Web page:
There’s no reason to compare his situation to Reagan’s c. 1982.
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Liberals were strongly opposed, however, and what they disliked was the rebuke to their statist ambitions. Supply-siders argued that government couldn’t just grow indefinitely without harming the economy. The great delusion of the Communists had been that it could. They thought government could take over everything and run things more efficiently by command than by the messy and wasteful methods of exchange, consent, and competition. Leftist intellectuals were not disabused of their fantasies of controlling the lives of others until the fall of the Berlin Wall in 1989.
Lots of strange ideas held the stage 30 years ago, just as they do today. Trained economists thought (some still think!) that economic growth is inflationary, for example. Savings disappear into an unproductive “sump” and so were discouraged. To this day the tax code rewards debt and punishes saving. Static revenue estimating at the Congressional Budget Office implied that increasing tax rates would not affect the volume of transactions, which is like assuming that failing department stores today could recover if only they would raise their prices across the board.
After Al Regnery’s party I went to an event for Tom Pauken’s new book, Bringing America Home. Pauken was the chairman of the Texas Republican Party and a Reagan appointee. I have known and admired him for years. He has always stood for the kind of conservatism that I think should have prevailed along with Reagan but somehow never did. In his new book he is critical of George W. Bush, Karl Rove, and the big-spending philosophy that made Republicans in Washington hard to distinguish from Democrats.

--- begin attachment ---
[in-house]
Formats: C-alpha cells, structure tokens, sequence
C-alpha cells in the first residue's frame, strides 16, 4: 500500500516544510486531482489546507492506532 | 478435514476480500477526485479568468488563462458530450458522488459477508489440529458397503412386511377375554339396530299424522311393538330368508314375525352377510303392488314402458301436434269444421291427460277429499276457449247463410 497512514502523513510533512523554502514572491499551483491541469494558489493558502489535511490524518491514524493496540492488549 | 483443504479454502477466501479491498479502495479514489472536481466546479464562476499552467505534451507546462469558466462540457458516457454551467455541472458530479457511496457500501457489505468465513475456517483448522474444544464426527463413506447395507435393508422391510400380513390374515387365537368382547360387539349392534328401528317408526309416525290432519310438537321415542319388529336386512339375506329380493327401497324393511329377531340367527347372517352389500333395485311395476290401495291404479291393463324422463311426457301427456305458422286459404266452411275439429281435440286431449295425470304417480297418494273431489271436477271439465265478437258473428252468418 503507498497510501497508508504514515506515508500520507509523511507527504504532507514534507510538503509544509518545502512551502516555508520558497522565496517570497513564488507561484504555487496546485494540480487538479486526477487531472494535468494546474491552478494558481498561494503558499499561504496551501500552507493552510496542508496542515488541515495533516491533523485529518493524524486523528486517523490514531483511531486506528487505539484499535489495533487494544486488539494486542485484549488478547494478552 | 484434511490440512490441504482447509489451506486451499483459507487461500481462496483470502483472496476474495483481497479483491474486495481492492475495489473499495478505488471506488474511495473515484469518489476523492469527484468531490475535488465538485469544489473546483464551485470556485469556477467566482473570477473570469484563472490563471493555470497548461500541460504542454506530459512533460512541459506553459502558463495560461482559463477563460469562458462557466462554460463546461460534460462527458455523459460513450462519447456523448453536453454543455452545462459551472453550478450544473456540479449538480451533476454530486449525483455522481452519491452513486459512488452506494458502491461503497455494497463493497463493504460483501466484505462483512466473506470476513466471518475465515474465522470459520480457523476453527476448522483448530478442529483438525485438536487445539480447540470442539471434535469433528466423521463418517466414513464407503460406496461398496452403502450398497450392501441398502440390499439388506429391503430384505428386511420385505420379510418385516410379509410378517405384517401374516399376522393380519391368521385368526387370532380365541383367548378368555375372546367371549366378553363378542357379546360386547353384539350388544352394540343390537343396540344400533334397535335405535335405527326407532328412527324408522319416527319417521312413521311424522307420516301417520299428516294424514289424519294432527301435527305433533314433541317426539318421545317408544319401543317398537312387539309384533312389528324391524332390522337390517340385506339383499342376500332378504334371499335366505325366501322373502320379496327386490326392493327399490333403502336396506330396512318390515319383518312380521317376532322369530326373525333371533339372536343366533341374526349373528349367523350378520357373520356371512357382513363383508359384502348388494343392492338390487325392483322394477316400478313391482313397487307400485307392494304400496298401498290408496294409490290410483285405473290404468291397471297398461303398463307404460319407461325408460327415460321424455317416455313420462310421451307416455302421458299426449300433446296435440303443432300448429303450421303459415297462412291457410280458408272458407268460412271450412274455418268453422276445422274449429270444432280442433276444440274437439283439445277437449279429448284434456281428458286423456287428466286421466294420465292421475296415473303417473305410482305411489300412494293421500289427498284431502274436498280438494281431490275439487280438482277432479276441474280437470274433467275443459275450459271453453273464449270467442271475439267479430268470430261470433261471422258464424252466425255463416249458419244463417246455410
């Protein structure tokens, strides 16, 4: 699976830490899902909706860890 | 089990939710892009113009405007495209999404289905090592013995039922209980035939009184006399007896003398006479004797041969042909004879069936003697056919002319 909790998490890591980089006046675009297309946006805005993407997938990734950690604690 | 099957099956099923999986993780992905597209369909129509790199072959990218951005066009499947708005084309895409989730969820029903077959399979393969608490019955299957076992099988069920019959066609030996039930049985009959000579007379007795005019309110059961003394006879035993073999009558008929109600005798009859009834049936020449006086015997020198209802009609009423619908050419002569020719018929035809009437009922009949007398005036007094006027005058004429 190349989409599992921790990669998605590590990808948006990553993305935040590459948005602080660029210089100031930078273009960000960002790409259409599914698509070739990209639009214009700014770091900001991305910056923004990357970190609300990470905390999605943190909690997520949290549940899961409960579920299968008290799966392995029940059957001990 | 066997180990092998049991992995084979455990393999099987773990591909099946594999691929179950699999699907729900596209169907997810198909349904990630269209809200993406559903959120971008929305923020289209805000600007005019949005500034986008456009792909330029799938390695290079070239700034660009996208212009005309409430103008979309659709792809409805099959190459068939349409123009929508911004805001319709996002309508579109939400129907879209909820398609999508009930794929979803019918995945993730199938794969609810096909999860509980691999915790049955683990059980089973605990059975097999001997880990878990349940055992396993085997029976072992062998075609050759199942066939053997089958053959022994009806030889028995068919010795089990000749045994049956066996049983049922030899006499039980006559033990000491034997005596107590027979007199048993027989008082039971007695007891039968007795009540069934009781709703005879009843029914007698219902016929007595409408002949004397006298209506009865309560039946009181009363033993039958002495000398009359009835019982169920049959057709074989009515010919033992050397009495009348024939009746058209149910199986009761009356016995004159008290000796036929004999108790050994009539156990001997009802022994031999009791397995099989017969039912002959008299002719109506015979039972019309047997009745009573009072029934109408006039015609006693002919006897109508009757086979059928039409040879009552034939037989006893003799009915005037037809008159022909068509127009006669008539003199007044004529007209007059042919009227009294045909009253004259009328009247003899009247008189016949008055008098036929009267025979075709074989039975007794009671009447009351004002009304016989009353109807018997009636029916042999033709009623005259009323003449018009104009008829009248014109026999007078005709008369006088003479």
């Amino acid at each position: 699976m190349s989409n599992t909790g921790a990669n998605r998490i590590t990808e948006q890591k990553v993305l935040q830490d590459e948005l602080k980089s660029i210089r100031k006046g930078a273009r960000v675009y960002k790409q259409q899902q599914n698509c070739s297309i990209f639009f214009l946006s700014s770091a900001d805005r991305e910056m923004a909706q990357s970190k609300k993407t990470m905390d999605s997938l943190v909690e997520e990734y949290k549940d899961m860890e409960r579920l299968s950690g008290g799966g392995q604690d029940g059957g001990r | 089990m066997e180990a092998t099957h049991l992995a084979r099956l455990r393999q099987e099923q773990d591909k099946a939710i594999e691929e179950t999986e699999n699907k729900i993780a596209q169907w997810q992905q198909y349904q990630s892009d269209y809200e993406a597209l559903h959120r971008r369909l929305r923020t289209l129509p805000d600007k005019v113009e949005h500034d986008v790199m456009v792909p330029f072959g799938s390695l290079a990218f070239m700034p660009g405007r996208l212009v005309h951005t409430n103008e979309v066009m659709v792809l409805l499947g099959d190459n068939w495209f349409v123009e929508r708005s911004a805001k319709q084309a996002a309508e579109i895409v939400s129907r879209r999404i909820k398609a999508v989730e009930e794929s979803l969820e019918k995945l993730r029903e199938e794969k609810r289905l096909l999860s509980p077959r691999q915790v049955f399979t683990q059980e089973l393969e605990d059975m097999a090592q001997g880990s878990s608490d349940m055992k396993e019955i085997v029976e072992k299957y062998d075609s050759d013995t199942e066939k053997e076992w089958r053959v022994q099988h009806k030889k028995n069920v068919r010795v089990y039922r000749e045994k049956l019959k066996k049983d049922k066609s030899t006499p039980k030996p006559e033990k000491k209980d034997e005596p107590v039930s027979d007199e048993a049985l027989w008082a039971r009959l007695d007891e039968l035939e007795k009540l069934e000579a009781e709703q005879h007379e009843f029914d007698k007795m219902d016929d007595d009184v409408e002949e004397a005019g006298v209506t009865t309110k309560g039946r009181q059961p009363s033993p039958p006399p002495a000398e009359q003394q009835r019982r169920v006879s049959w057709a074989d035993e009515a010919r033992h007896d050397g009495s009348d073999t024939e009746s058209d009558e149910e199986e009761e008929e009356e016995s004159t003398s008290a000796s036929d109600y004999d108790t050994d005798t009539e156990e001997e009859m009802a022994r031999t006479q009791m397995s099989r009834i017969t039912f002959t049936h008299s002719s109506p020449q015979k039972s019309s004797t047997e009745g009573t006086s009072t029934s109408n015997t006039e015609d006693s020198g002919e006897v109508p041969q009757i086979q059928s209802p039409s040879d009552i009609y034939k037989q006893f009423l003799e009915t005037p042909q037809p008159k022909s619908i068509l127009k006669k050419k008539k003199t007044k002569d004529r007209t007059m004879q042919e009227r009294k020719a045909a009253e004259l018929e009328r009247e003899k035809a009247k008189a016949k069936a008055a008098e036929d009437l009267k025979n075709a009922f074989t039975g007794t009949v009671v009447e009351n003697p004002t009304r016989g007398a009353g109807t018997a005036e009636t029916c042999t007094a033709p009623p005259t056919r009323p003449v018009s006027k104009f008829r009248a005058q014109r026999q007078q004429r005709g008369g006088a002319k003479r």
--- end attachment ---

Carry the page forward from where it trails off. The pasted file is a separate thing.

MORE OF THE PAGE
Lots of good people were at the party, including Ken Tomlinson, the former editor in chief of Reader’s Digest (now in bankruptcy!); Jon Utley; and others; but to me the most interesting guest was Bruce Bartlett, a former Republican Treasury official and today a Forbes columnist. He worked for Jack Kemp on the Kemp-Roth bill that formed the basis of Reagan’s 1981 tax cut. Then he wrote The Supply-Side Solution. Last October he published a rather different book, The New American Economy: The Failure of Reaganomics and a New Way Forward. Before that came Imposter: How George W. Bush Bankrupted America and Betrayed the Reagan Legacy.
I have been encountering Bruce at such events for years, so I asked him what had happened. The man who had helped formulate supply-side ideas had turned against them? I didn’t take notes but I think the essence of what Bruce said went like this:
The tax rate reductions of the 1980s were a good idea and the economy dramatically improved. But the influence of the supply-siders began to distort the economic debate. The old idea had been that spending increases would have to be paid for with tax increases. So the fear of new taxes was enough to hold spending in check. And it did. That was fiscal conservatism the old-fashioned way and the way Bruce likes it.
Supply-siders then encouraged the belief that spending didn’t matter so much; the important thing was to ensure that taxes were never raised. That became so influential that people stopped worrying about spending because supply-siders would always see to it that the accompanying tax increases were stopped.